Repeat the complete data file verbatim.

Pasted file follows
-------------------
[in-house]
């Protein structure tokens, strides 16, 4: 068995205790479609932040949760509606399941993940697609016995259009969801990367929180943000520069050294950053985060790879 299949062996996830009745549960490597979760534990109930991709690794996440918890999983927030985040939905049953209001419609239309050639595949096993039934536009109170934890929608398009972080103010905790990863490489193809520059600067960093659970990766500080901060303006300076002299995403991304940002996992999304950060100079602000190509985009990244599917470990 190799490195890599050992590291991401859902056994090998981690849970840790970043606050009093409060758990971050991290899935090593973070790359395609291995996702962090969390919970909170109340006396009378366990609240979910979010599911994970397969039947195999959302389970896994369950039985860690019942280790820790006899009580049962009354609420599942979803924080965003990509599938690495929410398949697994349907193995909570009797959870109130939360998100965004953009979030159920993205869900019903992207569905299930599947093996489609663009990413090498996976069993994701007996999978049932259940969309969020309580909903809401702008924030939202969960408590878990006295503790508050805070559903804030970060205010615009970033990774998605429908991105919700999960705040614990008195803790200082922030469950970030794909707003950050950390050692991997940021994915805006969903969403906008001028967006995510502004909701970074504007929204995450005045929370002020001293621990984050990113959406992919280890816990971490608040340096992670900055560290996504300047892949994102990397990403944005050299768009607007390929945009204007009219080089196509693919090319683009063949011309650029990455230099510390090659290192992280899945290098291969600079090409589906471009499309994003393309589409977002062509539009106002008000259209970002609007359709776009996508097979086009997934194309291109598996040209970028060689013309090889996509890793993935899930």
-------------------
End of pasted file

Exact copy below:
[in-house]
């Protein structure tokens, strides 16, 4: 068995205790479609932040949760509606399941993940697609016995259009969801990367929180943000520069050294950053985060790879 299949062996996830009745549960490597979760534990109930991709690794996440918890999983927030985040939905049953209001419609239309050639595949096993039934536009109170934890929608398009972080103010905790990863490489193809520059600067960093659970990766500080901060303006300076002299995403991304940002996992999304950060100079602000190509985009990244599917470990 190799490195890599050992590291991401859902056994090998981690849970840790970043606050009093409060758990971050991290899935090593973070790359395609291995996702962090969390919970909170109340006396009378366990609240979910979010599911994970397969039947195999959302389970896994369950039985860690019942280790820790006899009580049962009354609420599942979803924080965003990509599938690495929410398949697994349907193995909570009797959870109130939360998100965004953009979030159920993205869900019903992207569905299930599947093996489609663009990413090498996976069993994701007996999978049932259940969309969020309580909903809401702008924030939202969960408590878990006295503790508050805070559903804030970060205010615009970033990774998605429908991105919700999960705040614990008195803790200082922030469950970030794909707003950050950390050692991997940021994915805006969903969403906008001028967006995510502004909701970074504007929204995450005045929370002020001293621990984050990113959406992919280890816990971490608040340096992670900055560290996504300047892949994102990397990403944005050299768009607007390929945009204007009219080089196509693919090319683009063949011309650029990455230099510390090659290192992280899945290098291969600079090409589906471009499309994003393309589409977002062509539009106002008000259209970002609007359709776009996508097979086009997934194309291109598996040209970028060689013309090889996509890793993935899930």